It’s wonderful to be here, visiting the “Kitchen” during the Holiday revelries. Krista has been so sweet to invite me to chat about my December book, THE COCOA CONSPIRACY, which is the second in my Lady Arianna Regency-set historical mystery series.
Now, December is a perfect month release month for the book because a great deal of the action takes place in the winter of 1814 at the Congress of Vienna . . . where the art of drinking, eating and partying was raised to new levels of exuberant excess. Sumptuous suppers, sparkling champagne, lavish ballrooms filled with the rich and the royal dancing until dawn. Trust me—there wasn’t a more swinging city on the planet! In fact, Tsar Alexander of Russia, one of the main party boys, gained so much weight during the festivities that he had to send to St. Petersburg for a whole wardrobe (we girls can sympathize with that!)
My hero and heroine have come to Vienna in order to find an English traitor who is threatening to plunge Europe back into war. To unmask the villain, they must root out a cunning conspiracy—armed only with their wits and expertise in chocolate...
One of the fun things about writing the book was adding some of the real life people who attended the Conference as “color” characters. Metternich, Tsar Alexander and Talleyrand, the French Foreign minister are all fabulously fun. But there is an even more delicious historical figure.
Marie Antoine Carême served as the personal chef to Talleyrand, the charismatic French Foreign Minister, during the time period of my story . . . Now forget Bobby Flay and Gordon Ramsay—Carême was the first celebrity chef, and in his astounding career, he cooked not only for Talleyrand but also for Napoleon, the Prince Regent of England, Tsar Alexander and the Rothschild family. Known as the Chef of Kings, (and the King of Chefs) he revolutionized many elements of haute cuisine, but he is perhaps best known for his amazing skills with pastries. So how could I resist having him and Arianna cross cooking spoons!
Now, in my research, I came across a number of Carême’s orginal recipes, but they were a bit daunting in size. So I’ll share a modern version of one of his classics (He invented the Charlotte Russe in honor of the Russian Tsar, as well as Nesselrode Pudding, a great favorite of the Prince Regent, which was named in honor of the Russian Foreign Minister, Karl von Nesselrode.)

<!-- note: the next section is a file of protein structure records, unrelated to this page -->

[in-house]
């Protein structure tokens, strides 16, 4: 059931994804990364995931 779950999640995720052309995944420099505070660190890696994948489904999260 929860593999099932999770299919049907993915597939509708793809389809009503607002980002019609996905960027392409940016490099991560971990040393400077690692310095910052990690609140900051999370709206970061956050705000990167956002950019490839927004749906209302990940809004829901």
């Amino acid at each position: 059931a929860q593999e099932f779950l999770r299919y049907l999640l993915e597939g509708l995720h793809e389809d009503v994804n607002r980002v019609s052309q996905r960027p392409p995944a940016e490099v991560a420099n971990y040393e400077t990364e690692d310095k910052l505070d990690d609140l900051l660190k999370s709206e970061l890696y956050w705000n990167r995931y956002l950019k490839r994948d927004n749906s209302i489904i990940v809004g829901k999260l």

(recipe courtesy of Paula Dean/Food Network)
(recipe courtesy of Paula Dean/Food Network)
1 packet unflavored gelatin
1 tablespoon cold water, for softening gelatin
1/4 cup milk, room temperature
3 cups heavy cream
1 1/4 cups sugar
1 tablespoon homemade vanilla extract or 1 teaspoon pure vanilla extract
Homemade angel food cake or ladyfingers
2 tablespoons sweet sherry (don't use cooking sherry)
1/2 cup fruit preserves, optional
7 large egg whites
Fresh berries or cut fruit, for garnish
Soften the gelatin in a bowl with the water. Pour in the milk and completely dissolve the gelatin. Let it sit while you prepare rest of filling, stirring it every now and again to keep gelatin from separating and settling to bottom.
Sweeten 2 cups of the cream with 1 cup of the sugar and beat it with a handheld electric mixer until it is fairly stiff. Add vanilla and fold it in. Stir in dissolved gelatin and gently but thoroughly fold it into whipped cream and set it aside.
Cut cake into ladyfinger-sized pieces, about 1/2-inch thick by 1-inch wide and as long as your mold is deep. Line bottom and sides of a 3-quart mold or bowl with cake, being sure that there are no gaps in it. Hold back enough cake to cover top of mold or bowl. Sprinkle cake with sherry and spread it with a thin layer of jam or fruit preserves, if using.
Beat egg whites to stiff but not dry peaks with a handheld electric mixer, then fold thoroughly into whipped cream and gelatin filling. Spoon filling into cake-lined mold, making sure there are no gaps or air pockets between filling and cake. Press reserved cake on top of filling.
Chill until cream is set, 4 to 6 hours. When you are ready to serve, gently run a knife around edges of mold to make sure that the Charlotte has not stuck to it, then invert onto plate. Carefully lift off mold.
Lightly sweeten remaining 1 cup cream with remaining 1/4 cup sugar and beat until it is stiff. If you like, you can put it into a pastry bag and pipe it onto the Charlotte, or simply spoon it on, using it to cover any gaps in the outer layer of cake. Garnish with fresh fruit.
You can read an excerpt from THE COCOA CONSPIRACY, and learn more about Careme and the history of Regency England at my website: www.andreapenrose.com